Examples[edit]

Language Word IPA Meaning Notes
Abkhaz ажыга [aˈʐəɡa] 'shovel' See Abkhaz phonology
Adyghe Shapsug гьанэ [ɡʲaːna] 'shirt' Dialectal. Corresponds to [dʒ] in other dialects.
Arabic[2] Egyptian راجل [ˈɾˤɑːɡel] 'man' Corresponds to [dʒ] or [ʒ] in other dialects. See Arabic phonology
Yemeni قال [ɡɑːl] 'he said' Some dialects.
Armenian Eastern[3] գանձ About this sound [ɡɑndz]  'treasure'
Azerbaijani qara [ɡɑɾɑ] 'black'
Basque galdu [ɡaldu] 'lose'
Bengali গান [ɡan] 'song' Contrasts with aspirated form. See Bengali phonology
Bulgarian гора [ɡora] 'wood'
Catalan[4] gros [ɡɾɔs] 'large' See Catalan phonology
Czech gram [ɡram] 'gram' See Czech phonology
Dutch All dialects zakdoek About this sound [ˈzɑɡduk]  'handkerchief' Allophone of /k/, occurring only before voiced consonants in native words. See Dutch phonology
Standard[5]
Many speakers goal About this sound [ɡoːɫ]  'goal' Only in loanwords. Some speakers may realize it as [ɣ] ~ [ʝ] ~ [χ] ~ [x] (like a normal Dutch g), or as [k].
Amelands goëd [ɡuə̯t] 'good'
English gaggle [ˈɡæɡɫ̩] 'gaggle' See English phonology
French[6] gain [ɡɛ̃] 'earnings' See French phonology
Georgian[7] ული [ˈɡuli] 'back'
German ge [ˈlyːɡə] 'lie' See German phonology
Greek γκάρισμα gkárisma [ˈɡaɾizma] 'donkey's bray' See Modern Greek phonology
Gujarati ગાવું vu [needs IPA] 'to sing' See Gujarati phonology
Hebrew גב [ɡav] 'back' See Modern Hebrew phonology
Hindustani गाना / گانا [ɡɑːnɑː] 'song' Contrasts with aspirated form. See Hindustani phonology
Hungarian engedély [ɛŋɡɛdeːj] 'permission' See Hungarian phonology
Irish gaineamh [ˈɡanʲəw] 'sand' See Irish phonology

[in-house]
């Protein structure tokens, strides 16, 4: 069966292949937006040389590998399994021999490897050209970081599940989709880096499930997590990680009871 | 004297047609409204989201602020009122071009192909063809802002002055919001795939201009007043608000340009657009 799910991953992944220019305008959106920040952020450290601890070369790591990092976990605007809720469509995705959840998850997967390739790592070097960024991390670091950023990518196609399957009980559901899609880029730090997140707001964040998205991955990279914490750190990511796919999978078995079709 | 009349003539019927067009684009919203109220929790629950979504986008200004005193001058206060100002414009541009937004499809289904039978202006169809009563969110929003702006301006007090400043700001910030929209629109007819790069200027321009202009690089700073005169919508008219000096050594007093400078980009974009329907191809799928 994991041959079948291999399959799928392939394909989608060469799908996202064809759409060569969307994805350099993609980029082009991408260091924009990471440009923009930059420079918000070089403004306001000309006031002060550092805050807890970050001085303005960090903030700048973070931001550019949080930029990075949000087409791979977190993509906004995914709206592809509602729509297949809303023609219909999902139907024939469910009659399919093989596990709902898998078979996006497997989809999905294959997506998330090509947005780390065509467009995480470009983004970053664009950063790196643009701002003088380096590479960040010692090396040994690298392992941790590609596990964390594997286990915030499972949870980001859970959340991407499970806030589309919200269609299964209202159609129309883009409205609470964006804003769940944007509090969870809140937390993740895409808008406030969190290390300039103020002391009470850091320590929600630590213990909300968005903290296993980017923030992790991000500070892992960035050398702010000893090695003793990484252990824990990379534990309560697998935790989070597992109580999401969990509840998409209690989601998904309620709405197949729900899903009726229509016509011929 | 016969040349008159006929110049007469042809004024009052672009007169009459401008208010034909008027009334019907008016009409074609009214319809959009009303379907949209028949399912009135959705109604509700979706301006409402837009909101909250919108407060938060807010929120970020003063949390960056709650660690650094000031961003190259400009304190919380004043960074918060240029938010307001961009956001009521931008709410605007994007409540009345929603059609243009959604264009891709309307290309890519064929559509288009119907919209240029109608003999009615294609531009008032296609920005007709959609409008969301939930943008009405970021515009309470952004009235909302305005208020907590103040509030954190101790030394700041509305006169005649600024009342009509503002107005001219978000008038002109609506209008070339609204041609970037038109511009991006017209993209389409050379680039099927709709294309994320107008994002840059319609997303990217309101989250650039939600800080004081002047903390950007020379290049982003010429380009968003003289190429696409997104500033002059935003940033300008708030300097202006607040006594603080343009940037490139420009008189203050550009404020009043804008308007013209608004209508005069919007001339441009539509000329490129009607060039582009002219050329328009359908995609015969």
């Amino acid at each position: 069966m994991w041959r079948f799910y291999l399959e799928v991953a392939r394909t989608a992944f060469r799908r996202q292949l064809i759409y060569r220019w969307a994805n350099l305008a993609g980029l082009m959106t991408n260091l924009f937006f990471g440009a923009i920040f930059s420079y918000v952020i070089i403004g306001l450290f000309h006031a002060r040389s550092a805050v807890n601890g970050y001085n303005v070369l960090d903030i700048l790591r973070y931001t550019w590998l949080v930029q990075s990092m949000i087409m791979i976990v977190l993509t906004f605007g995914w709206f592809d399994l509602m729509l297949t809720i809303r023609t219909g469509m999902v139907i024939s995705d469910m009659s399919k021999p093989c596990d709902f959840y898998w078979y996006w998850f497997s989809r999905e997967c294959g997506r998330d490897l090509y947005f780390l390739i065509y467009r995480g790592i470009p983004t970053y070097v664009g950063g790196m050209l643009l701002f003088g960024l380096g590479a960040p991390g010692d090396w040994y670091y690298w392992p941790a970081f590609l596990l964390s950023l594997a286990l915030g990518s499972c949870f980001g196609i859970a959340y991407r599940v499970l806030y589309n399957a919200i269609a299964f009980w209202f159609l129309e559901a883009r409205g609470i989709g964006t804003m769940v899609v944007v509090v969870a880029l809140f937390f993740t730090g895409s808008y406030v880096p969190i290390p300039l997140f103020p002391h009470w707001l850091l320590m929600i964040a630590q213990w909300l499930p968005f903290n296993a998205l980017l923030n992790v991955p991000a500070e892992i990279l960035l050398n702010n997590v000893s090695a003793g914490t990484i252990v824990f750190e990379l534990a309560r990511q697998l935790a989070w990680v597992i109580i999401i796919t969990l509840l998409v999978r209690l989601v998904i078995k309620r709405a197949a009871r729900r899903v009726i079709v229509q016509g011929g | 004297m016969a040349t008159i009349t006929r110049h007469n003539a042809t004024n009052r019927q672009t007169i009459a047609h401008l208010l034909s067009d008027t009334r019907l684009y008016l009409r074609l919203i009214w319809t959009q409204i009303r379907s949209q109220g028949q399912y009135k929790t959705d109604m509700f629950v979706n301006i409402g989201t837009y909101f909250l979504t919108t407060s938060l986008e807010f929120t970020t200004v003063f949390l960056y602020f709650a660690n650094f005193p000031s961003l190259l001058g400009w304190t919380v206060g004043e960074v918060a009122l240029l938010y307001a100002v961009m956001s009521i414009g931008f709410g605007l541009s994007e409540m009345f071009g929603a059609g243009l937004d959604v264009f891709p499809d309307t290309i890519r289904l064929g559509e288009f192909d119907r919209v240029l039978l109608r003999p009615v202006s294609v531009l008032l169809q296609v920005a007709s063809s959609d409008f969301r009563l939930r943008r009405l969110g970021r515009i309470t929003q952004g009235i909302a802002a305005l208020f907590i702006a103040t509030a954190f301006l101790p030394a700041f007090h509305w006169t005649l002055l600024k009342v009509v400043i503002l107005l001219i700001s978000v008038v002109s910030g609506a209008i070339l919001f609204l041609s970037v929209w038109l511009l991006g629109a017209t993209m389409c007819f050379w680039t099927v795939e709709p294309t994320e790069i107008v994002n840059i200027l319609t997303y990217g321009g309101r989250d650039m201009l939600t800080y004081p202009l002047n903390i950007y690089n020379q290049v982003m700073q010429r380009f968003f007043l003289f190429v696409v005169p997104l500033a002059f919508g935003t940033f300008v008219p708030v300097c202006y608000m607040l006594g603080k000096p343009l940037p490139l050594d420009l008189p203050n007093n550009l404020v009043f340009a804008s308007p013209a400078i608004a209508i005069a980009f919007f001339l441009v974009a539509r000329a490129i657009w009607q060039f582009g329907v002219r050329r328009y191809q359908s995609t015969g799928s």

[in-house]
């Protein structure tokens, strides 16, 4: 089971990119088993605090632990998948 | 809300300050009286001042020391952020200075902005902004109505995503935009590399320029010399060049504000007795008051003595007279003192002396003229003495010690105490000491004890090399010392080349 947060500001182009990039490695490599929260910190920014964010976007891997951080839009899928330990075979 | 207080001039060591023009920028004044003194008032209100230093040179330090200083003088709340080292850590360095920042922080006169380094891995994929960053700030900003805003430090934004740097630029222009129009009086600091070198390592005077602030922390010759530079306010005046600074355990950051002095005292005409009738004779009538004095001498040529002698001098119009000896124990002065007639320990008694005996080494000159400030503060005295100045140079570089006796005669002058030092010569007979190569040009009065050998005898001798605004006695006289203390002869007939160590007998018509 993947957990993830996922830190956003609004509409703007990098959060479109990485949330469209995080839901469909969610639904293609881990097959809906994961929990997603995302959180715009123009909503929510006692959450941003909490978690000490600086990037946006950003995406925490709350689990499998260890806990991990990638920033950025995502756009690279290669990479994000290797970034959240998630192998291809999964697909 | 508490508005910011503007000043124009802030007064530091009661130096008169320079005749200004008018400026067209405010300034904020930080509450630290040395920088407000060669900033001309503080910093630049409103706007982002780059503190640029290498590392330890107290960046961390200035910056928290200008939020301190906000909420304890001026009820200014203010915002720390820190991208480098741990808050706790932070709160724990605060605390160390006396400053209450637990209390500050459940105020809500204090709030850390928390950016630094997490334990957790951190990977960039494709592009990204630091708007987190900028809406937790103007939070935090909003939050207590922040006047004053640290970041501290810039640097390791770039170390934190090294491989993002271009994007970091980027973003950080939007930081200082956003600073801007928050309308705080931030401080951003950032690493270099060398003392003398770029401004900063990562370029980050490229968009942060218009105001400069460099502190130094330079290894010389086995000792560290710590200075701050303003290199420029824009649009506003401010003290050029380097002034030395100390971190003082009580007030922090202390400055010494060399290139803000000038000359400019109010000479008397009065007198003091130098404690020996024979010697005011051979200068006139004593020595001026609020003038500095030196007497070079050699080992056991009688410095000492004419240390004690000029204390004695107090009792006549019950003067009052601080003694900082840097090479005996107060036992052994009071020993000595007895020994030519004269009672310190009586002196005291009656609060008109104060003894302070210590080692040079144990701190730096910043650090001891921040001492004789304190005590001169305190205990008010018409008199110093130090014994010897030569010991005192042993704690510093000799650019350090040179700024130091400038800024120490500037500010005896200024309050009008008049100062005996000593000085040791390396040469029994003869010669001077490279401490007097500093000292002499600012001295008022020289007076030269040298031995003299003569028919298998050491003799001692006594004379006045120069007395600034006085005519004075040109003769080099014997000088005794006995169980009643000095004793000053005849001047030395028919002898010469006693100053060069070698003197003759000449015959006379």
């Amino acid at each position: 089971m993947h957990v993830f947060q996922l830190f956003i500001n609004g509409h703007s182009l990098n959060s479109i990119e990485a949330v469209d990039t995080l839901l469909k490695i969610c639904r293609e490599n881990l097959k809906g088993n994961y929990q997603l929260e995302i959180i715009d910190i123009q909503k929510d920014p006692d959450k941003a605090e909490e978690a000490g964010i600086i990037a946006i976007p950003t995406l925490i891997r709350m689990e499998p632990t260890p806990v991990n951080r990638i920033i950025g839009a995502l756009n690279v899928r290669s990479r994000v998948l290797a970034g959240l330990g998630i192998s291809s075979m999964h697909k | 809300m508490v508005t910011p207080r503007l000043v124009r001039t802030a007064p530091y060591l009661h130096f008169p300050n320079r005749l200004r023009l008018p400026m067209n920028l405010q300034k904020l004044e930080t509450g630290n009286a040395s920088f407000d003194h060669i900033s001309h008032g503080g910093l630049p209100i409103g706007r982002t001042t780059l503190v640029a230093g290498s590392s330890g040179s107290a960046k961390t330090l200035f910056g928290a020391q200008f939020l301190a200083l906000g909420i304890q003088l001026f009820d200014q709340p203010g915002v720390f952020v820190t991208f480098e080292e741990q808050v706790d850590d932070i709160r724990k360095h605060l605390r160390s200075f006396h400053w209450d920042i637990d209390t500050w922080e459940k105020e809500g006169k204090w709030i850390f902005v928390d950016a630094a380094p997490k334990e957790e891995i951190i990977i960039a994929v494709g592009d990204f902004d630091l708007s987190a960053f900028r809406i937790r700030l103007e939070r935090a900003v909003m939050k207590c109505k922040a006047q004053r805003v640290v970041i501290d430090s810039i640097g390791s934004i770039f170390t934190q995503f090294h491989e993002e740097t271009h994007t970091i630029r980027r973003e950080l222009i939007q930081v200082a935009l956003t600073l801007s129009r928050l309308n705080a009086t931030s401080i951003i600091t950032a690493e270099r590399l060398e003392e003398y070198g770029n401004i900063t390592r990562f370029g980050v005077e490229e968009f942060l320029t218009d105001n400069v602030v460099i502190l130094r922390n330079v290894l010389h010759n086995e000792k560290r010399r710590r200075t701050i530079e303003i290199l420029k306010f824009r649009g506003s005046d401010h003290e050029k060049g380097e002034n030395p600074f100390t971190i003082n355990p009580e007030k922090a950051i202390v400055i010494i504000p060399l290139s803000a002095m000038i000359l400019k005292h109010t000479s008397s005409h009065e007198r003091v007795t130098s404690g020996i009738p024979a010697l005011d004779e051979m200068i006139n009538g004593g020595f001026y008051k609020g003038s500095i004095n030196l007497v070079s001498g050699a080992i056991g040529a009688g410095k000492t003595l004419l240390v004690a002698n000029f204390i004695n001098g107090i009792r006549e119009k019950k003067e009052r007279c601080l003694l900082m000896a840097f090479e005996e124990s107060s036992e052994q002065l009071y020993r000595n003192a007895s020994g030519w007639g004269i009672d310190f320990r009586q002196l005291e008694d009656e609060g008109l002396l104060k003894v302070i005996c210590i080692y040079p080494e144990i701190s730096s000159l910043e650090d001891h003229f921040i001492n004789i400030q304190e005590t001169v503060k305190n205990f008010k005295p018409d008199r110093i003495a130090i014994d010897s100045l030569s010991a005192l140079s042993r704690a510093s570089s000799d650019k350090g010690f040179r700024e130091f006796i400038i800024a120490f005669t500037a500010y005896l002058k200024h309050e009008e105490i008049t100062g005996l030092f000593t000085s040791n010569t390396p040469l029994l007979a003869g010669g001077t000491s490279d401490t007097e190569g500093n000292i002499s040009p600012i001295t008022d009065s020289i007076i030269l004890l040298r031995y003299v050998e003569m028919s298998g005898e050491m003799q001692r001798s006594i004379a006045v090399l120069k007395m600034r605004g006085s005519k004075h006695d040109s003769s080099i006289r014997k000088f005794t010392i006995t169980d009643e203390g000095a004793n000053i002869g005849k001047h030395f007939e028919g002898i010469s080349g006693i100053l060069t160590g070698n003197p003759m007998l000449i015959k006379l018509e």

Italian[8] gare [ˈɡare] 'competitions' See Italian phonology
Japanese[9] がん•癌 gan [ɡaɴ] 'cancer' See Japanese phonology
Kabardian Baslaney гьанэ [ɡʲaːna] 'shirt' Corresponds to [dʒ] in other dialects.
Turkish Kabardians
Kagayanen[10] ? [kað̞aɡ] 'spirit'
Korean 메기 megi [meɡi] 'catfish' See Korean phonology
Macedonian гром [ɡrɔm] 'thunder' See Macedonian phonology
Malay guni [ɡuni] 'sack'
Marathi वत [ɡəʋət] 'grass' See Marathi phonology
Norwegian gull [ɡʉl] 'gold' See Norwegian phonology
Polish[11] gmin About this sound [ɡmʲin̪]  'plebs' See Polish phonology
Portuguese[12] língua [ˈɫĩɡwɐ] 'tongue' See Portuguese phonology
Punjabi ਗਾਂ [gɑ̃ː] 'cow'
Romanian[13] gând [ɡɨnd] 'thought' See Romanian phonology
Russian[14] голова About this sound [ɡəlɐˈva]  'head' See Russian phonology
Slovak miazga [mjazɡa] 'lymph' See Slovak phonology
Somali gaabi [ɡaːbi] 'to shorten' See Somali phonology
Spanish[15] gato [ˈɡät̪o̞] 'cat' See Spanish phonology
Swedish god [ɡuːd̪] 'tasty' May be an approximant in casual speech. See Swedish phonology
Turkish salgın [säɫˈɡɯn] 'epidemic' See Turkish phonology
Ukrainian ґанок [ˈɡɑ.n̪ok] 'steps' See Ukrainian phonology
West Frisian gasp [ɡɔsp] 'buckle' (n.)
Yi gge [ɡɤ˧] 'hear'
Zapotec Tilquiapan[16] gan [ɡaŋ] 'will be able' Depending on speaker and carefulness of speech, [ɡ] may be lenited to [ɣ]

Voiced pre-velar stop[edit]

Voiced pre-velar stop
ɟ̠

The voiced pre-velar stop or voiced pre-velar plosive is a consonant occurring in standard Modern Greek. It's equally valid to use the term post-palatal instead of pre-velar, since they're essentially equivalent.

Features[edit]

Features of the voiced pre-velar stop:

  • Its manner of articulation is occlusive, which means it is produced by obstructing airflow in the vocal tract. Since the consonant is also oral, with no nasal outlet, the airflow is blocked entirely, and the consonant is a stop.